In the “innovate” piece of jobsHere, we determined through the research - and the statistics were already there - that we were low in productivity in comparison to the rest of the country. What we also, I think, sort of unpacked or uncovered is that a lot of the provinces that look like they’re having great numbers in terms of productivity, in fact, if you remove some of the - like for instance, in Alberta, if you remove oil, they actually have some of the lowest productivity numbers in the country. So what you really want to find out is, what is actually causing the productivity numbers to be the way they are and then what are the remedies that we can put in place to address those?

 

The Nova Scotia Productivity and Innovation Strategy, which we’re hoping to release in the next month or two - or maybe a little bit later than that - really builds on the activity that was identified in jobsHere and the four major areas we’ll be looking at - Strategic Investment. Those will build on our sector analysis and strategies, and I talked about that a little bit the last time that we were in.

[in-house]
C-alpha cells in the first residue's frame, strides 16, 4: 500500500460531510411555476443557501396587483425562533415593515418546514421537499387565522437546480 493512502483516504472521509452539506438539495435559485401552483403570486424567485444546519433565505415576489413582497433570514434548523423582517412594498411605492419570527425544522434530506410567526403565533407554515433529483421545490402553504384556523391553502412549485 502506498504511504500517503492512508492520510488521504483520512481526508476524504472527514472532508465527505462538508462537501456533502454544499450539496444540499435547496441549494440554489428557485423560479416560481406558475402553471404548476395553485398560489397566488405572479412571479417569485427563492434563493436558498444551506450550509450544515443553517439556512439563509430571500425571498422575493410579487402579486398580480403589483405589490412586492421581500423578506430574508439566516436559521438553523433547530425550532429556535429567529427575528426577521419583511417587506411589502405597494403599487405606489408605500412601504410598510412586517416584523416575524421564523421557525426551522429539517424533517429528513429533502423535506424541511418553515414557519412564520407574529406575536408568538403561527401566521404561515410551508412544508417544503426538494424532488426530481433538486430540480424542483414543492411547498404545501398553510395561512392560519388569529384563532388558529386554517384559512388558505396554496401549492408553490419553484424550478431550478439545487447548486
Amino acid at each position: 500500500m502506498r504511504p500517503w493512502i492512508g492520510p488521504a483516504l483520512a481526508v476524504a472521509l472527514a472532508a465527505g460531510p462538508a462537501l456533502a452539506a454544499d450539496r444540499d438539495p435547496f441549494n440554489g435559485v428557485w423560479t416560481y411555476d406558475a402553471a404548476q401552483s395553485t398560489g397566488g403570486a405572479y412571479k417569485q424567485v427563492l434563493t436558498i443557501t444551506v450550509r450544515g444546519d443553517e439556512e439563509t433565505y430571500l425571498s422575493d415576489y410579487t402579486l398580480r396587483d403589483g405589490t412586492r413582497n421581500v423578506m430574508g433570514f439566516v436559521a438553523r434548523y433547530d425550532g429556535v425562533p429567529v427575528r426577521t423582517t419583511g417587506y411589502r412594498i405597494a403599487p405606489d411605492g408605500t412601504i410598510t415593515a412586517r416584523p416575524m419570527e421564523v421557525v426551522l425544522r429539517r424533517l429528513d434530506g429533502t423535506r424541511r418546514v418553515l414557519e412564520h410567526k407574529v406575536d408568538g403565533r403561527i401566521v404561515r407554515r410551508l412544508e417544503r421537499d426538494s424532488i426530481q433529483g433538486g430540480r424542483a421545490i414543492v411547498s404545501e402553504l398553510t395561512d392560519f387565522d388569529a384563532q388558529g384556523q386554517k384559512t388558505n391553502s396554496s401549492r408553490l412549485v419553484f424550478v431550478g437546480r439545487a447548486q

What we determined - and Savoie also noted - was that Nova Scotia had a lot of sector analysis done that was an inch deep and a mile wide. What we really had to have was really deep dives to understand. The first two that we completed are the oceans industries. That has given us a very deep dive. We understand the workforce; we understand the businesses that currently are thriving here. We understand the niches that Nova Scotia has and what is the type of R & D that would support that. What we’ve done now is also look at the financial services with that type of deep dive. NSBI lead that piece.

 

The next two areas that we’ll be looking at are the ICT - information, communications, and technology into the future; and aerospace and defence. So those are the next two that are up for us to do that deep dive on and we’ll be moving on from there.

 

In the second block under productivity and innovation is to look at tech adoption, commercialization, and entrepreneurship. We do know that one of the areas that we’re trying to spur is the purchase of capital by Nova Scotia businesses. That is an important part of productivity and that’s what we’re trying to encourage through PIP. In addition, when you see eNova Scotia, really what that means is now that we have primarily the broadband base in place, what we want to do is ensure that Nova Scotian businesses are able to build on that through a focus on what e-commerce would look like. Really that’s part of our internationalization agenda.